An Initial Report of Sleep Disorders in Women in the U.S. Military

Dale C. Capener, Matthew S. Brock, Shana L. Hansen, Panagiotis Matsangas, Vincent Mysliwiec

Research output: Contribution to journalArticlepeer-review

13 Scopus citations


Introduction: Sleep disorders are increasingly recognized in active duty service members (ADSM). While there are multiple studies in male ADSM, there are limited data regarding sleep disorders in women in the military. The purpose of this study was to characterize sleep disorders in female ADSM referred for clinical evaluation to provide a better understanding of this unique population. Materials and Methods: We conducted a retrospective review of female ADSM who underwent a sleep medicine evaluation and an attended polysomnogram (PSG). Demographic and polysomnogram variables, as well as medical records, were reviewed. Associated illnesses to include post-traumatic stress disorder, pain disorders, anxiety, and depression, were recorded. Results: The cohort consisted of 101 women. The average age was 33.9 ± 9.0 years and body mass index was 27.3 ± 4.5, with an average Epworth Sleepiness Scale score of 12.9 ± 5.2, and Insomnia Severity Index score of 17.6 ± 5.7. Overall, 36.6% were diagnosed with insomnia only, 14.9% with obstructive sleep apnea (OSA) only, and 34.7% met diagnostic criteria for both insomnia and OSA. The average apnea-hypopnea index for the entire cohort was 5.37 ± 7.04/h whereas it was 10.34 ± 3.14/h for those meeting diagnostic criteria for OSA. The women referred for sleep evaluations had the following rates of associated illnesses: pain disorders (59.4%), anxiety (48.5%), depression (46.5%), and post-traumatic stress disorder (21.8%). For patients with OSA, the relative risk of having post-traumatic stress disorder was 2.72 (95% confidence interval 1.16-6.39). Conclusions: Women in the U.S. military who have sleep disorders have a high rate of behavioral medicine and pain disorders. Interestingly, nearly 50% of active duty females referred for a sleep study have OSA while not necessarily manifesting the typical signs of obesity or increased age. The reasons for this finding are not completely understood, though factors related to military service may potentially contribute. The findings from our study indicate a need for increased awareness and evaluation of sleep disorders in women in the military, especially those with behavioral medicine disorders.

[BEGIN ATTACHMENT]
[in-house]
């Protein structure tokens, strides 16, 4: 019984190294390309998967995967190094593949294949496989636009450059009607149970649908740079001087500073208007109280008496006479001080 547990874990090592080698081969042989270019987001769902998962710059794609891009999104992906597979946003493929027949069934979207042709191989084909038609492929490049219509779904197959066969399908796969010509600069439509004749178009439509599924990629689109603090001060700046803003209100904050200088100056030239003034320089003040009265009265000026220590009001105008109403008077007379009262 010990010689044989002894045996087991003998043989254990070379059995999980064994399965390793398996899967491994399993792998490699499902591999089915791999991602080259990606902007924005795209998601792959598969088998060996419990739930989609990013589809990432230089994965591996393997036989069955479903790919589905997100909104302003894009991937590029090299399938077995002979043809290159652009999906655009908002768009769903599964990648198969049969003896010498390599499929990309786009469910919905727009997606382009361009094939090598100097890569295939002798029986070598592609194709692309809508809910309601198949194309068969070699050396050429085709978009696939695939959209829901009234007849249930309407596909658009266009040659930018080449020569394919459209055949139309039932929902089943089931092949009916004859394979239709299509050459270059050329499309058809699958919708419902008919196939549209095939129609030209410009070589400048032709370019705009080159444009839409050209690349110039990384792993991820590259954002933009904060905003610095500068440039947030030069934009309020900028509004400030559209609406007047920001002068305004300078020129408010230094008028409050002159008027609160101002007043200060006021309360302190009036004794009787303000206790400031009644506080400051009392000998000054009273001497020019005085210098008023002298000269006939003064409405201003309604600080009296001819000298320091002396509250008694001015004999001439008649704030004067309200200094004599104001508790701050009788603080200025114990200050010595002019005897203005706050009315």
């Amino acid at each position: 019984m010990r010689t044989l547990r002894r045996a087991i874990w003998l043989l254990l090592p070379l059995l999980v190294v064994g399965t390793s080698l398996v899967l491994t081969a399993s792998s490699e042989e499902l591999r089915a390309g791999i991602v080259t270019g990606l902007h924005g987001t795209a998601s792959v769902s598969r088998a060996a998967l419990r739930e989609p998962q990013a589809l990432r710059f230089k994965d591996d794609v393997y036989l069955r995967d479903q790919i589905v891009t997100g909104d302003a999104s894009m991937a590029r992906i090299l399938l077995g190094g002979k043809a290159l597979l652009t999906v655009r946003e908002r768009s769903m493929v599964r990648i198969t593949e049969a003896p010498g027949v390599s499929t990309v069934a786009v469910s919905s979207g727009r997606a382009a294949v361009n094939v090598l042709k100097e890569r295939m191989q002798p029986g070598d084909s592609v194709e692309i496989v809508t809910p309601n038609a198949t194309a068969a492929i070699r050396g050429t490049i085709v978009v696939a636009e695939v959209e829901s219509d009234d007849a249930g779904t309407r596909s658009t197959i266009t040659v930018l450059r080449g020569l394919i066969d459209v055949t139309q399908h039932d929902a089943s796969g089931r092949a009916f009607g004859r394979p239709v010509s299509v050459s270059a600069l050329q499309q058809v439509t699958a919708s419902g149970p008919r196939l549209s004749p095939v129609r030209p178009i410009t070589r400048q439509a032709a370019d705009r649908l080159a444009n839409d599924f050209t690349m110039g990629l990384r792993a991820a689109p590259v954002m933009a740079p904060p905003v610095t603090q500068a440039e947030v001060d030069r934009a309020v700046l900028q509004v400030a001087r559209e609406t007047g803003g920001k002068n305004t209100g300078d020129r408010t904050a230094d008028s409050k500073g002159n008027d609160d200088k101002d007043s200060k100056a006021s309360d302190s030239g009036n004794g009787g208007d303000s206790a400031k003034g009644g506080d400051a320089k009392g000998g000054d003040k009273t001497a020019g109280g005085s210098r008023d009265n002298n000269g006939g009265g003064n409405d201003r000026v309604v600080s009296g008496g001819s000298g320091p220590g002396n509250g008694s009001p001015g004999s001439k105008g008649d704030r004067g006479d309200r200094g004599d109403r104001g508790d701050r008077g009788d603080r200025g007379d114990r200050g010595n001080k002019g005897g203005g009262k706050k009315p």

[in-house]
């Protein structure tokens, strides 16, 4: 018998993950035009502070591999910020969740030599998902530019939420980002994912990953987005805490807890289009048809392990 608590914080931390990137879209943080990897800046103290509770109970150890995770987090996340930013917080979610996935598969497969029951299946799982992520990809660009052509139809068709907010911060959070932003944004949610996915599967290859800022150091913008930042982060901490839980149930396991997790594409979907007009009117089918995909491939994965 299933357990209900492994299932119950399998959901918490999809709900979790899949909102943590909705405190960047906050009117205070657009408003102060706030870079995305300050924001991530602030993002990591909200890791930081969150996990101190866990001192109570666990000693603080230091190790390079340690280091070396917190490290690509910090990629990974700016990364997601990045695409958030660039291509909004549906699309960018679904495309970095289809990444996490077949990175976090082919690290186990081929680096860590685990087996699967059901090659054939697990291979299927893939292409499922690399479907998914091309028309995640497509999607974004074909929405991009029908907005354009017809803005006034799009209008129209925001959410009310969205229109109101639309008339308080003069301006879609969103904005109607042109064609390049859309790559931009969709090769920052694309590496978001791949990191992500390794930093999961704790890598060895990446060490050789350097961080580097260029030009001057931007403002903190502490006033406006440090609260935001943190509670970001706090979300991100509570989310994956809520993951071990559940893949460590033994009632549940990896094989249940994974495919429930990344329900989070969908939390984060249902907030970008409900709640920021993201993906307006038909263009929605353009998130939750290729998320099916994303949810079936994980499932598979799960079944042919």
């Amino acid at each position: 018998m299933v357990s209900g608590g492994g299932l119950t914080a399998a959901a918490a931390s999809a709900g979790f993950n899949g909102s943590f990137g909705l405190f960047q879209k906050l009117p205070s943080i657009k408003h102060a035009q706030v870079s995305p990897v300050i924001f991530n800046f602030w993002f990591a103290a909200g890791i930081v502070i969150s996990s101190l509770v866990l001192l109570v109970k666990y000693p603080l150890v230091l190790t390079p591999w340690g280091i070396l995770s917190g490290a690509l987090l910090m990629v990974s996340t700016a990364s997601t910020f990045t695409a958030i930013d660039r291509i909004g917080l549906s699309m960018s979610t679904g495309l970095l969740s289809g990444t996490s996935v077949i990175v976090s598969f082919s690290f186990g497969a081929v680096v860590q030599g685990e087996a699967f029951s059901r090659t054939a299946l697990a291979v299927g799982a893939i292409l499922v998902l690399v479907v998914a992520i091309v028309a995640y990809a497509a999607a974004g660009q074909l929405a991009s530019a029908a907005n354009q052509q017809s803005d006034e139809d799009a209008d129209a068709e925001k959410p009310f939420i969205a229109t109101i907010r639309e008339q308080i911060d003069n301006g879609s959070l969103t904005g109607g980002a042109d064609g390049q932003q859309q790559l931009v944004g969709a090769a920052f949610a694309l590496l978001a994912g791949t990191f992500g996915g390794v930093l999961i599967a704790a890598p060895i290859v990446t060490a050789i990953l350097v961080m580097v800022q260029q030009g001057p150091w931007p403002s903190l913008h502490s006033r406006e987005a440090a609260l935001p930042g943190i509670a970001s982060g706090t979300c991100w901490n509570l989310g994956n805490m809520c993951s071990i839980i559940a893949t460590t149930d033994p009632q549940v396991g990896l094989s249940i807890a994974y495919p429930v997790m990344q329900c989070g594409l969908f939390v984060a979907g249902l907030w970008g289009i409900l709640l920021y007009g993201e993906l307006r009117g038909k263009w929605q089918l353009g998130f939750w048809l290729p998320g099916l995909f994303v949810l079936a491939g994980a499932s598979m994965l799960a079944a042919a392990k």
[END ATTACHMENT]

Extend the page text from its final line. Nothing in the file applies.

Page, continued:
Original languageEnglish (US)
Pages (from-to)E266-E271
JournalMilitary medicine
Issue number9
StatePublished - Sep 1 2018
Externally publishedYes

ASJC Scopus subject areas

  • Public Health, Environmental and Occupational Health


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